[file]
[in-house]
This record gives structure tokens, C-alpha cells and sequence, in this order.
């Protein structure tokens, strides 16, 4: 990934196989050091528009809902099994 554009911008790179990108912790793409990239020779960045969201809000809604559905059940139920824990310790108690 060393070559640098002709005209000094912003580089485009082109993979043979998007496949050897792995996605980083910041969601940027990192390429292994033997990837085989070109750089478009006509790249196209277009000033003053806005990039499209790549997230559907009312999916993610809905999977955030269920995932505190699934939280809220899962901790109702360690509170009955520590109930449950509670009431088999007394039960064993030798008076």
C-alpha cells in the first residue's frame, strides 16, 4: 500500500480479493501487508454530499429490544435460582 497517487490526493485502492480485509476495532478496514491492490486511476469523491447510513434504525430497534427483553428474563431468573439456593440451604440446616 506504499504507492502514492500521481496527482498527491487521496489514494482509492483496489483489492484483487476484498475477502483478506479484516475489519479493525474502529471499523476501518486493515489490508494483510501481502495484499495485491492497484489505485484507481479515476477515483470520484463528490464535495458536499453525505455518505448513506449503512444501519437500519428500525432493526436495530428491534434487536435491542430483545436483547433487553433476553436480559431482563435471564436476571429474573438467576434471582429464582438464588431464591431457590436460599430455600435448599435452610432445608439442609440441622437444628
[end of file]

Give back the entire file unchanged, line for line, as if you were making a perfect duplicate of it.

[in-house]
This record gives structure tokens, C-alpha cells and sequence, in this order.
């Protein structure tokens, strides 16, 4: 990934196989050091528009809902099994 554009911008790179990108912790793409990239020779960045969201809000809604559905059940139920824990310790108690 060393070559640098002709005209000094912003580089485009082109993979043979998007496949050897792995996605980083910041969601940027990192390429292994033997990837085989070109750089478009006509790249196209277009000033003053806005990039499209790549997230559907009312999916993610809905999977955030269920995932505190699934939280809220899962901790109702360690509170009955520590109930449950509670009431088999007394039960064993030798008076």
C-alpha cells in the first residue's frame, strides 16, 4: 500500500480479493501487508454530499429490544435460582 497517487490526493485502492480485509476495532478496514491492490486511476469523491447510513434504525430497534427483553428474563431468573439456593440451604440446616 506504499504507492502514492500521481496527482498527491487521496489514494482509492483496489483489492484483487476484498475477502483478506479484516475489519479493525474502529471499523476501518486493515489490508494483510501481502495484499495485491492497484489505485484507481479515476477515483470520484463528490464535495458536499453525505455518505448513506449503512444501519437500519428500525432493526436495530428491534434487536435491542430483545436483547433487553433476553436480559431482563435471564436476571429474573438467576434471582429464582438464588431464591431457590436460599430455600435448599435452610432445608439442609440441622437444628